The Half Life of Caffeine

half-life-of-caffeineHow long will caffeine be in my system?

Caffeine is just like any other drug and is metabolized (broken down) by the human body and ultimately eliminated from the body.  Since so many products now have caffeine, it’s important to understand how long caffeine sticks around in the body in order to prevent possible overdose from consuming too much caffeine in a 24 hour period.

Half-life of Caffeine

All drugs have what is called a “half-life”. This is simply the amount of time it takes for half of the drug to be metabolized. This concept is used by doctors and pharmacists to determine appropriate drug dosing for patients. (Here’s a great drug half life calculator that shows the half-life of many common drugs.)

Caffeine is no different and takes a certain amount of time to work through your system and be metabolized by your liver. One study showed that the half-life of caffeine in healthy adults is 5.7 hours (see source). This means if you consume 200 mg of caffeine at mid-day, you would still have 100 mg in you at around 5:45 pm.

What factors can delay caffeine’s half-life?

The same study mentioned above showed that people with compromised liver function had a significantly longer half-life (a 49-year-old woman having alcoholic hepatic disease had a serum half-life of 168 hours).

Others can have genetic factors influencing the gene responsible for caffeine metabolism. The gene CYP1A2 is needed by the liver breakdown up to 95% of the caffeine in the body. Other genes can influence how well this gene does its job (src).

Some people may lack the gene or the gene may be defective. In this case, caffeine stays in the body for a long time, increases sensitivity to caffeine, and can even cause allergy-like symptoms.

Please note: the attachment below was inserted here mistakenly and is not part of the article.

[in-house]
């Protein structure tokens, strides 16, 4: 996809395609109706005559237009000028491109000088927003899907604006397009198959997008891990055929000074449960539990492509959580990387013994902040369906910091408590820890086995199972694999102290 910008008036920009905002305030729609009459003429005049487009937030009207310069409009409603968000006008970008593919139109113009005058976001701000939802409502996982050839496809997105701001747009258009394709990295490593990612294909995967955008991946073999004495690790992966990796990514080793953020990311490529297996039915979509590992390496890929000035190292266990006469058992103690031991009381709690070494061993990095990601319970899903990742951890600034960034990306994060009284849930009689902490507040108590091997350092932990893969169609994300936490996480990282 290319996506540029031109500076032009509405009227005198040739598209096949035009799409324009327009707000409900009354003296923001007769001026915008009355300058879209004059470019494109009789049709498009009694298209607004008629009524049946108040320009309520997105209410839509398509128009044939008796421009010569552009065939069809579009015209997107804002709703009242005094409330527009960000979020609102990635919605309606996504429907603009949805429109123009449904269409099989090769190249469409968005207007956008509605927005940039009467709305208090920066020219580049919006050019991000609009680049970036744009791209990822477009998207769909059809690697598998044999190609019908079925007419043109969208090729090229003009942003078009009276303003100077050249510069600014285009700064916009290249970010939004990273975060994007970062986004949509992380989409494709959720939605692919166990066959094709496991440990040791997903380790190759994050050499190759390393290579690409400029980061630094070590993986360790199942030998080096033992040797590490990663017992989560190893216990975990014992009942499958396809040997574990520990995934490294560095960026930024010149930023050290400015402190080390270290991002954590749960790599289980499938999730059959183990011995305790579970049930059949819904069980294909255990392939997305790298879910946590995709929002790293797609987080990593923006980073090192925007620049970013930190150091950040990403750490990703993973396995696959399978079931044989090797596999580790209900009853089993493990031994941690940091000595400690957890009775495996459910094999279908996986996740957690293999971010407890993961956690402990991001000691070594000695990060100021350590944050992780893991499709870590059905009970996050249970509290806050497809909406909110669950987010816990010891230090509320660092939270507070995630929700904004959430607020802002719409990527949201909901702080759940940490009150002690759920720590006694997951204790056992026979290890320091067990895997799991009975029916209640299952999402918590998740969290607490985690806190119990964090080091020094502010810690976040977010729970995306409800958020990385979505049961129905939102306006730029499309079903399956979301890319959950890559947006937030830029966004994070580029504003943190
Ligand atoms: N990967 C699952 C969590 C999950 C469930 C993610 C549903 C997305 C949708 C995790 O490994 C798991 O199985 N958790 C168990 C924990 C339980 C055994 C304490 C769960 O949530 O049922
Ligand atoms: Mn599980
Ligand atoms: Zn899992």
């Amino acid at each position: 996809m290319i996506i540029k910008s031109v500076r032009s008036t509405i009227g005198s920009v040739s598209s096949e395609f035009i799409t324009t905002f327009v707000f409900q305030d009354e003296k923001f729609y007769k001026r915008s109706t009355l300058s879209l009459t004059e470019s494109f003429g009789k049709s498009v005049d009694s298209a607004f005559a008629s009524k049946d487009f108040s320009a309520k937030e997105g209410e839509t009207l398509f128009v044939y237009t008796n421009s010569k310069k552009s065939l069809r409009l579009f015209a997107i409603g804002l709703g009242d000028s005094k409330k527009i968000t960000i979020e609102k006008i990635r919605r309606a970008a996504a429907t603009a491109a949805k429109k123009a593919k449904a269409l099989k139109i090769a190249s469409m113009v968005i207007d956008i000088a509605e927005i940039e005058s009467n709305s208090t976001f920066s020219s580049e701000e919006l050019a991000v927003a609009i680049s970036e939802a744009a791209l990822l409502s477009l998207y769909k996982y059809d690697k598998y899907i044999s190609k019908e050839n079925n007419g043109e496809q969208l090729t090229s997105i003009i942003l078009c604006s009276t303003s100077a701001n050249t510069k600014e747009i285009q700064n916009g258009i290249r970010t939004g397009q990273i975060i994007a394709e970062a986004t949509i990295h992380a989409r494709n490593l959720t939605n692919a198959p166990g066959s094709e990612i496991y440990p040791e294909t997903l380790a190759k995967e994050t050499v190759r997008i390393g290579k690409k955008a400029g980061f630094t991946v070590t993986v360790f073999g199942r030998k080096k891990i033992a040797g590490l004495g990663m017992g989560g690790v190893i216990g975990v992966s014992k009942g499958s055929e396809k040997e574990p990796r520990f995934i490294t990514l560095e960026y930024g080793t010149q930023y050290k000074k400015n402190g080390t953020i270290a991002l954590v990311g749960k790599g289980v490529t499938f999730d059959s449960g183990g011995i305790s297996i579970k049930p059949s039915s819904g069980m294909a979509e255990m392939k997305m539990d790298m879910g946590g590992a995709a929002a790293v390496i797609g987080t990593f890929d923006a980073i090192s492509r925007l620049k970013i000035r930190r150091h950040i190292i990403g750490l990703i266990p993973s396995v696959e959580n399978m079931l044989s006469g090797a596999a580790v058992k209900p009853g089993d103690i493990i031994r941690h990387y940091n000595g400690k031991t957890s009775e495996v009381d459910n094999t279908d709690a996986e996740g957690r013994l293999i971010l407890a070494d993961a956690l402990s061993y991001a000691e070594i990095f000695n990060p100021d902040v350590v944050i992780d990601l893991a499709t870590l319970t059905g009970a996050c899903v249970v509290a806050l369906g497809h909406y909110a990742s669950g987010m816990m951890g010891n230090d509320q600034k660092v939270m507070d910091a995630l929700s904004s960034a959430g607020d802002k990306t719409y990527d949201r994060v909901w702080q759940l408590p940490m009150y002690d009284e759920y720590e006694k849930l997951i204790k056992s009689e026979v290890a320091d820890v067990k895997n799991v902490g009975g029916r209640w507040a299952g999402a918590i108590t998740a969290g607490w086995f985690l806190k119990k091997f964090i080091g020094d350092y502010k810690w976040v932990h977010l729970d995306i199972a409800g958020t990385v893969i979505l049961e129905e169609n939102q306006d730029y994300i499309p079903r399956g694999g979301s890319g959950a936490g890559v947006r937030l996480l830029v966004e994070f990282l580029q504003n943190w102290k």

A variation of the gene PDSS2 also affects the speed of metabolism. Those with this variation need a lot less caffeine to feel the stimulant effects.

Another study looked at how grapefruit juice may slow down caffeine metabolism in the liver, but it only was a slight inhibitor and wasn’t enough to cause any warning.

What is the safe limit of caffeine in the body?

With caffeine levels in beverages and food continuing to increase – many people are asking – what exactly is caffeine’s safe limit?

While the average caffeine consumption is around 200mg per day, The Mayo Clinic recommends that people not exceed 400-500 mg per day. Consuming more than this can result in adverse overdose symptoms. This, of course, is affected by body weight, health, and individual sensitivity. We’ve developed a caffeine safe limit calculator that shows you your safe amount based on your body weight.

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People can build up a tolerance to the effects of caffeine requiring larger doses to produce the same desired effect. If you are unsure of how much you can handle, it is best to start small and gradually increase your caffeine consumption as needed. Sometimes a caffeine detox is needed to reset caffeine tolerance back to safer/normal amounts.

Those who have built up a high caffeine tolerance can have severe caffeine withdrawal symptoms when detoxing, so it may be wise to quit caffeine gradually.

A lethal dose of caffeine (LD50) consumed orally is equivalent to about 150 milligrams per kilogram of body weight, which is what we base our Death by Caffeine application on.

In conclusion, the half-life of caffeine might be around 6 hours but can be influenced by other factors. Therefore, your personal caffeine half-life could range between 4-8 hours depending on how well your body processes the drug.

The takeaway is that Caffeine is just like any other drug and should be used with knowledge and moderation.


Any advice posted on our website is for informational purposes only and is not intended to replace any medical advice. Caffeine Informer makes no representations or warranties and expressly disclaim any and all liability concerning any treatment, action by, or effect on any person following the information offered through the website. If you have specific concerns or a situation arises in which you require medical advice, you should consult with an appropriately trained and qualified medical services provider.